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Considering how regularly I assail you with blog posts, tweets, instas, and newsletters, you might be surprised that a favorite recent read of mine is titled How to Disappear. Akiko Busch sucked me in with her introductory chapter, as she sat quietly in a forest observing how intentionally most of creation seeks to hide. That insight springs into a series of essays on the virtue, gift and discipline of secrecy—of not making a scene of ourselves, of allowing ourselves to be simply part of something larger. I was drawn to the book by the title, but I moved it to the top of the pile after someone suggested to me that I was too power-hungry, a critique that comes up occasionally enough that I can’t ignore it even though I kind of resent it. If How to Disappear isn’t still my favorite read nine months from now, I’ll be surprised and I’ll surely let you know.

A much less transformative but similarly knowing book I read recently is The Lager Queen of Minnesota. I heard it praised as an homage to the Midwest, and that sounded pretty good to me. And it is quite good—keenly insightful about how midwestern relationships work, even when those relationships proceed without contact over the course of decades. I want to give it to my mom because I think she’ll like it, and I want her to give it to her siblings because she thinks they’ll like it.

Wednesday, March 31, 2021

Anachronistic Today: Excerpts from Middling

I write an occasional newsletter (quarterly when I don't forget) to friends and family about my life: music, books, work, and getting older. I'd love to send it to you. Sign up for Middling here. What follows is an excerpt from the winter 2020 issue--before the whole world shut down.

***

I got some great music for Christmas. A new record by the Avett Brothers, the debut album of the Americana supergroup the Highwomen, a three-disc concept album by Sleeping at Last, and the thirtieth-anniversary reissue of one of the most personally significant records of my life.

Shawn Colvin is what might be called a folk music superstar. Her music has been the soundtrack to several significant points of my life: I first heard her cover of “Every Little Thing She Does Is Magic” by the Police while Kara and I were hot-tubbing on our honeymoon, and her collaboration with Steve Earle on the Beatles song “Baby’s in Black” was playing when a giant truck pulling a giant trailer plowed into the back of our one-week-old Toyota RAV4. My pastor and I figured out that we were probably at the same Shawn Colvin concert in the student activity center at Northwestern University in the early 1990s. But before all that, Shawn Colvin was the artist behind one of the first CDs I ever bought.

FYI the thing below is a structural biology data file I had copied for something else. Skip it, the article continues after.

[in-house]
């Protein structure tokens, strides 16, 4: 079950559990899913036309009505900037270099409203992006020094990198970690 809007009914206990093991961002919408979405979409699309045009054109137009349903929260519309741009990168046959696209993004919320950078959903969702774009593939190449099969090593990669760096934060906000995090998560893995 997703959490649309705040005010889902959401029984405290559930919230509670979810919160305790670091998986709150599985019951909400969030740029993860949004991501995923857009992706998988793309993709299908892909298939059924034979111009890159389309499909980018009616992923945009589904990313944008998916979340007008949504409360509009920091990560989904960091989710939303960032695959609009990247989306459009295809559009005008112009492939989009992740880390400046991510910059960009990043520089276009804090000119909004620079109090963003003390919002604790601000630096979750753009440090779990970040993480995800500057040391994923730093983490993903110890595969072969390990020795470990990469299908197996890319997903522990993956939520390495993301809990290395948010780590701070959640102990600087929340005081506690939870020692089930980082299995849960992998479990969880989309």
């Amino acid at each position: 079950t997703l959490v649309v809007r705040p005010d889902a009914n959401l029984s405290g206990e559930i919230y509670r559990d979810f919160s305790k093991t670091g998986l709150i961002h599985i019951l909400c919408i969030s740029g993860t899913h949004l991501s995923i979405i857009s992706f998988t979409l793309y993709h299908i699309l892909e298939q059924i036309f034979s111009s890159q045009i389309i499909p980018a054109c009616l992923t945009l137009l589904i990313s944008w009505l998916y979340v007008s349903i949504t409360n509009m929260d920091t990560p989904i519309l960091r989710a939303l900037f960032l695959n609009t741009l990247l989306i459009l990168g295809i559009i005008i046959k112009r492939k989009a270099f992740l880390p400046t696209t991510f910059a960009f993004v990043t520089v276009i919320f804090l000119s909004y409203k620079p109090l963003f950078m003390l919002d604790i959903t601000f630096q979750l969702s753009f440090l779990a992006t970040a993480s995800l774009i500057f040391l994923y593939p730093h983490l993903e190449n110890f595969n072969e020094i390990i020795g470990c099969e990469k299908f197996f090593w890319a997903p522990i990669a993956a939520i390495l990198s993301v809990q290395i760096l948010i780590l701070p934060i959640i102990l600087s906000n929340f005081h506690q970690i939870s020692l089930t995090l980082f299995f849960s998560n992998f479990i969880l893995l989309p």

Steady On would become the Grammy winner for best contemporary folk album of 1991. (How she won two years after the fact is beyond me.) While aging teen idol Donny Osmond was reinventing himself as the “Soldier of Love,” Depeche Mode was milking the life out of “Your Own Personal Jesus,” and Milli Vanilli was pretending to sing “Blame It on the Rain,” Shawn Colvin was quietly strumming the opening chords to the title track and offering an ode to vulnerability:

“China gets broken,
and it will never be the same.”

It only got better from there, with the second track my favorite at the time.

“You’re shining—I can see you.
You’re smiling; that’s enough.
I’m holding on to you like a diamond in the rough.”

I had tracks I preferred over others, of course, but I very nearly wore the grooves off that CD. (Or however the technology works.) It occurs to me as I write this that this CD, still in my possession, is older than at least one of my coworkers. In the past that would have sent me into a fetal position, but I seem to be coming to peace with my advanced age.

Anyway, this year Shawn Colvin celebrated her thirtieth anniversary as a recording artist with a track-by-track return to this first album. Stripped away are the 1980s production values, tastefully executed at the time but certainly anachronistic today. The heart and soul of the record remains: Piercing and sober storytelling over lovely melodies and expert guitar work. Nobody does it like Shawn Colvin, and these songs prove it just as effectively as her later, more mature work.